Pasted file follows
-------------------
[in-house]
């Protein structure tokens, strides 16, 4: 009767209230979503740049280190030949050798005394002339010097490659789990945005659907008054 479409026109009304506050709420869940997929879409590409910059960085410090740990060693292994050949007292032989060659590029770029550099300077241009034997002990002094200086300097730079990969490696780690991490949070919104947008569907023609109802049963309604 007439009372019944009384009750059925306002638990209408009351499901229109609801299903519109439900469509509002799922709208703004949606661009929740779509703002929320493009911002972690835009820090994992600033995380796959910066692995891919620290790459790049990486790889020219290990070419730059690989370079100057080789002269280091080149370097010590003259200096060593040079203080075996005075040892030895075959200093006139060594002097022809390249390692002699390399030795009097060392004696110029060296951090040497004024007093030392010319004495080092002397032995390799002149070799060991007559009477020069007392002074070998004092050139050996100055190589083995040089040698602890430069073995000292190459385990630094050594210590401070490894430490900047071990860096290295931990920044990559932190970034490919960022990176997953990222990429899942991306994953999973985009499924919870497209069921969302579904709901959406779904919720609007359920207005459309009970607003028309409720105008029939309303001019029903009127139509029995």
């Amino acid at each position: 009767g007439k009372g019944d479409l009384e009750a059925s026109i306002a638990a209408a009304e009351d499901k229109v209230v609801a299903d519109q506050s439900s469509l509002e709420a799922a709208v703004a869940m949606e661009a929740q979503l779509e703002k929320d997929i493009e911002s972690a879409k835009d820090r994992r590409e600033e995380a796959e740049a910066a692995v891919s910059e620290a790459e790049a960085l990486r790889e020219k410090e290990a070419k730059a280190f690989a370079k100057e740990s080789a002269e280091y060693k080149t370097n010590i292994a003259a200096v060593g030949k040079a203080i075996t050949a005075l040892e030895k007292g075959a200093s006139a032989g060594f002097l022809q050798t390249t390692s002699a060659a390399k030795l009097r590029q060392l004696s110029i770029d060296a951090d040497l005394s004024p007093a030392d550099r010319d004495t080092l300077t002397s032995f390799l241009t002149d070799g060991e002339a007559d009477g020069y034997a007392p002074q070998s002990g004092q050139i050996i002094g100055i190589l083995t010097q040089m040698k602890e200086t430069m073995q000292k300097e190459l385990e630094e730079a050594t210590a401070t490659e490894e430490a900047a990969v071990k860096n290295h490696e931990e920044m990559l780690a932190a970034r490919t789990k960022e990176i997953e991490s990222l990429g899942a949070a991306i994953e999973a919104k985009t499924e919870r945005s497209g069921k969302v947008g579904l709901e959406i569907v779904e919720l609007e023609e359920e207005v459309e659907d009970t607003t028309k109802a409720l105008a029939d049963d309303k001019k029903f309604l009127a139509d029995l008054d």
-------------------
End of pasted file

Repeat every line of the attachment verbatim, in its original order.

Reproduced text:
[in-house]
């Protein structure tokens, strides 16, 4: 009767209230979503740049280190030949050798005394002339010097490659789990945005659907008054 479409026109009304506050709420869940997929879409590409910059960085410090740990060693292994050949007292032989060659590029770029550099300077241009034997002990002094200086300097730079990969490696780690991490949070919104947008569907023609109802049963309604 007439009372019944009384009750059925306002638990209408009351499901229109609801299903519109439900469509509002799922709208703004949606661009929740779509703002929320493009911002972690835009820090994992600033995380796959910066692995891919620290790459790049990486790889020219290990070419730059690989370079100057080789002269280091080149370097010590003259200096060593040079203080075996005075040892030895075959200093006139060594002097022809390249390692002699390399030795009097060392004696110029060296951090040497004024007093030392010319004495080092002397032995390799002149070799060991007559009477020069007392002074070998004092050139050996100055190589083995040089040698602890430069073995000292190459385990630094050594210590401070490894430490900047071990860096290295931990920044990559932190970034490919960022990176997953990222990429899942991306994953999973985009499924919870497209069921969302579904709901959406779904919720609007359920207005459309009970607003028309409720105008029939309303001019029903009127139509029995």
């Amino acid at each position: 009767g007439k009372g019944d479409l009384e009750a059925s026109i306002a638990a209408a009304e009351d499901k229109v209230v609801a299903d519109q506050s439900s469509l509002e709420a799922a709208v703004a869940m949606e661009a929740q979503l779509e703002k929320d997929i493009e911002s972690a879409k835009d820090r994992r590409e600033e995380a796959e740049a910066a692995v891919s910059e620290a790459e790049a960085l990486r790889e020219k410090e290990a070419k730059a280190f690989a370079k100057e740990s080789a002269e280091y060693k080149t370097n010590i292994a003259a200096v060593g030949k040079a203080i075996t050949a005075l040892e030895k007292g075959a200093s006139a032989g060594f002097l022809q050798t390249t390692s002699a060659a390399k030795l009097r590029q060392l004696s110029i770029d060296a951090d040497l005394s004024p007093a030392d550099r010319d004495t080092l300077t002397s032995f390799l241009t002149d070799g060991e002339a007559d009477g020069y034997a007392p002074q070998s002990g004092q050139i050996i002094g100055i190589l083995t010097q040089m040698k602890e200086t430069m073995q000292k300097e190459l385990e630094e730079a050594t210590a401070t490659e490894e430490a900047a990969v071990k860096n290295h490696e931990e920044m990559l780690a932190a970034r490919t789990k960022e990176i997953e991490s990222l990429g899942a949070a991306i994953e999973a919104k985009t499924e919870r945005s497209g069921k969302v947008g579904l709901e959406i569907v779904e919720l609007e023609e359920e207005v459309e659907d009970t607003t028309k109802a409720l105008a029939d049963d309303k001019k029903f309604l009127a139509d029995l008054d």